8-4-24 is the date of America’s next total solar eclipse.
Yesterday’s rare American coast-to-coast total solar eclipse was the first total solar eclipse in history to be experienced by so many human beings. Yet a similar event is only seven years away on 8th April 2024.
One of my nephew’s emigrated to Toronto, Canada, yesterday, and although he just missed the pathway of yesterday’s total solar eclipse, Toronto will be a good location for the next one. These two American eclipses form a large X pattern over America.
Its path from Texas to Maine will cross the path of the 2017 eclipse near Carbondale, Illinois. It carries on northwards of Nova Scotia and across the Atlantic Ocean towards the UK so it will be easier to see it as a partial eclipse from the UK, clouds permitting, than yesterday’s eclipse. However, the total eclipse finishes in the middle of the Atlantic ocean, so that not only will totality be to the south of the UK but it will not reach the UK because the Earth’s rotating eastward will have taken the UK below sunset so that the Moon’s shadow will not reach the UK in time for the UK to experience a total solar eclipse. So near and yet so far!
In the interim period, there will be a very small 2% partial solar eclipse visible from the north coast of Scotland on 11th August 2018 but a better one will be on 10th June 2021 and another partial one on 25th October 2022.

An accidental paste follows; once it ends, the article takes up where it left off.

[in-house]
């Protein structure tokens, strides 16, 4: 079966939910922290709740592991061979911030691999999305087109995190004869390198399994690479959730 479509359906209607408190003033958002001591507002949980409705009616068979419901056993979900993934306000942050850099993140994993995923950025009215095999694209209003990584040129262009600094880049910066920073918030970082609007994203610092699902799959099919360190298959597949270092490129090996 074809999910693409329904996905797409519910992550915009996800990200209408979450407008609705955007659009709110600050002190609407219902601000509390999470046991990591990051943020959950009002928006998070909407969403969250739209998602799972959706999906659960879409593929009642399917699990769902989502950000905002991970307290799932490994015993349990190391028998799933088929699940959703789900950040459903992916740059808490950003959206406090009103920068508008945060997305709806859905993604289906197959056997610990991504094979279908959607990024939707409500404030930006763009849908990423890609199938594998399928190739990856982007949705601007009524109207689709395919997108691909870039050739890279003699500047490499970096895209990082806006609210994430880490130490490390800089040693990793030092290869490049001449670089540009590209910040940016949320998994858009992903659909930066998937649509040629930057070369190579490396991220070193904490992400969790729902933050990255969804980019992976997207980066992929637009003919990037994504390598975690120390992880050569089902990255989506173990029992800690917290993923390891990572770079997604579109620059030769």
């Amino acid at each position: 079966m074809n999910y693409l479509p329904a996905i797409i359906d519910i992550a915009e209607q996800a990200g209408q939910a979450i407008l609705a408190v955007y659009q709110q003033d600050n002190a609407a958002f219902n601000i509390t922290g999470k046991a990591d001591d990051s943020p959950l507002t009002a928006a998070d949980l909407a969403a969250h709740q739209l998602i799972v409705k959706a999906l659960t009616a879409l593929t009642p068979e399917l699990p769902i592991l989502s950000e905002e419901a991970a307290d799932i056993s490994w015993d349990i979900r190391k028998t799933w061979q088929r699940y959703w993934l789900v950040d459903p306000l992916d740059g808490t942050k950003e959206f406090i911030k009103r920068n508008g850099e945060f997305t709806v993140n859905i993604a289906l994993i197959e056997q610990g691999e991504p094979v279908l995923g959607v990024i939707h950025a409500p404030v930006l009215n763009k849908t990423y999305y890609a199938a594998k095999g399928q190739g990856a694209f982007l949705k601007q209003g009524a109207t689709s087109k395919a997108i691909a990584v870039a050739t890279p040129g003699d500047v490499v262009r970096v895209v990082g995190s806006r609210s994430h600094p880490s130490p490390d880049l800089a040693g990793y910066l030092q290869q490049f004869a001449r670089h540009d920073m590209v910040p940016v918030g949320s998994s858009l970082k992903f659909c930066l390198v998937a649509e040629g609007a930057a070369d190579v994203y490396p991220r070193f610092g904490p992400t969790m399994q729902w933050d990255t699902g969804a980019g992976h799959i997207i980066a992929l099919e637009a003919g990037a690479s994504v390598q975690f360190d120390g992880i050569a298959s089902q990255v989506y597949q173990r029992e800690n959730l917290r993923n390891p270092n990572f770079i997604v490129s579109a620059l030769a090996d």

However the next total solar eclipse visible in the UK will be on 23rd September 2090 and follows a track similar to that of 11 August 1999, but shifted slightly further north and occurring very near sunset. So those in the UK who want to experience a total solar eclipse will need to travel to find one.
Those with friends or relatives in USA or Canada might want to make arrangements now for the 2024 total eclipse, but there are not many opportunities even in a country as large as the USA. The 21st century eclipses over North America are here. It takes about 1000 years for every geographic location in an area the size of the USA to be able to view a total solar eclipse, so it is no surprise that the UK is rarely visited with a total solar eclipse. As the Moon is smaller than the Earth it is much easier to witness a total lunar eclipse, when the Moon passes through the much larger Earth’s shadow.